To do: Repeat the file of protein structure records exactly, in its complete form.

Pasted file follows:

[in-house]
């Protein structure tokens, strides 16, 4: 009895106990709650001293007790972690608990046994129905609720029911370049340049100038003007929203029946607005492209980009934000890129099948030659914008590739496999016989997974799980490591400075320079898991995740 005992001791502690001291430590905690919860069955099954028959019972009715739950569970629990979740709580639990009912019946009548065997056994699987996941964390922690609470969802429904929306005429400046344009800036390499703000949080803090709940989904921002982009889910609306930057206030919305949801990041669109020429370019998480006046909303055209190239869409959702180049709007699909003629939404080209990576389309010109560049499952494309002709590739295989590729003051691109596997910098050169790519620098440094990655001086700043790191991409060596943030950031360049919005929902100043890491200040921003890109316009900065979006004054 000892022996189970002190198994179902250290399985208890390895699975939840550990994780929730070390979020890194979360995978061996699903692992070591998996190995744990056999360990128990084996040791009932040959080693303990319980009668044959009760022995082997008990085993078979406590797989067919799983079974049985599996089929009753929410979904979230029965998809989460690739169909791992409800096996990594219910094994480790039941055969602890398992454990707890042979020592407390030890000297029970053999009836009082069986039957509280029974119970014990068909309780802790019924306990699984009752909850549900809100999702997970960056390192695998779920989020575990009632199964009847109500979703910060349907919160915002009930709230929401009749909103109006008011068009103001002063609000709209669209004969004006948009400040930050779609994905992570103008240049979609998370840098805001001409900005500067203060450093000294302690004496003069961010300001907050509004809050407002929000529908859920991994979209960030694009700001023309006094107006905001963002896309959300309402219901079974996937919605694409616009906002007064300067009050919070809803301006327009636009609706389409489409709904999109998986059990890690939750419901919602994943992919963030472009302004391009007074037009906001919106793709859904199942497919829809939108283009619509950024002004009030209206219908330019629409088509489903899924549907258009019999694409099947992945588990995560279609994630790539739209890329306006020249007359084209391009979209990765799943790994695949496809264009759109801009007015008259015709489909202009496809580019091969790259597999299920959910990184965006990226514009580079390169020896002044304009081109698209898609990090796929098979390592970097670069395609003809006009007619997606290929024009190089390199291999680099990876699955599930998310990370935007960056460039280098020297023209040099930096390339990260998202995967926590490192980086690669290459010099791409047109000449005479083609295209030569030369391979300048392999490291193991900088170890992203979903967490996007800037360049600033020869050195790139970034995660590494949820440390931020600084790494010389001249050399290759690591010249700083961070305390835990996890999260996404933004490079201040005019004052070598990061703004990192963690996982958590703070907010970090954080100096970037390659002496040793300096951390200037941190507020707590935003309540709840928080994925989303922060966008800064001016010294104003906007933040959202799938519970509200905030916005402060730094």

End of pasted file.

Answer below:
[in-house]
């Protein structure tokens, strides 16, 4: 009895106990709650001293007790972690608990046994129905609720029911370049340049100038003007929203029946607005492209980009934000890129099948030659914008590739496999016989997974799980490591400075320079898991995740 005992001791502690001291430590905690919860069955099954028959019972009715739950569970629990979740709580639990009912019946009548065997056994699987996941964390922690609470969802429904929306005429400046344009800036390499703000949080803090709940989904921002982009889910609306930057206030919305949801990041669109020429370019998480006046909303055209190239869409959702180049709007699909003629939404080209990576389309010109560049499952494309002709590739295989590729003051691109596997910098050169790519620098440094990655001086700043790191991409060596943030950031360049919005929902100043890491200040921003890109316009900065979006004054 000892022996189970002190198994179902250290399985208890390895699975939840550990994780929730070390979020890194979360995978061996699903692992070591998996190995744990056999360990128990084996040791009932040959080693303990319980009668044959009760022995082997008990085993078979406590797989067919799983079974049985599996089929009753929410979904979230029965998809989460690739169909791992409800096996990594219910094994480790039941055969602890398992454990707890042979020592407390030890000297029970053999009836009082069986039957509280029974119970014990068909309780802790019924306990699984009752909850549900809100999702997970960056390192695998779920989020575990009632199964009847109500979703910060349907919160915002009930709230929401009749909103109006008011068009103001002063609000709209669209004969004006948009400040930050779609994905992570103008240049979609998370840098805001001409900005500067203060450093000294302690004496003069961010300001907050509004809050407002929000529908859920991994979209960030694009700001023309006094107006905001963002896309959300309402219901079974996937919605694409616009906002007064300067009050919070809803301006327009636009609706389409489409709904999109998986059990890690939750419901919602994943992919963030472009302004391009007074037009906001919106793709859904199942497919829809939108283009619509950024002004009030209206219908330019629409088509489903899924549907258009019999694409099947992945588990995560279609994630790539739209890329306006020249007359084209391009979209990765799943790994695949496809264009759109801009007015008259015709489909202009496809580019091969790259597999299920959910990184965006990226514009580079390169020896002044304009081109698209898609990090796929098979390592970097670069395609003809006009007619997606290929024009190089390199291999680099990876699955599930998310990370935007960056460039280098020297023209040099930096390339990260998202995967926590490192980086690669290459010099791409047109000449005479083609295209030569030369391979300048392999490291193991900088170890992203979903967490996007800037360049600033020869050195790139970034995660590494949820440390931020600084790494010389001249050399290759690591010249700083961070305390835990996890999260996404933004490079201040005019004052070598990061703004990192963690996982958590703070907010970090954080100096970037390659002496040793300096951390200037941190507020707590935003309540709840928080994925989303922060966008800064001016010294104003906007933040959202799938519970509200905030916005402060730094």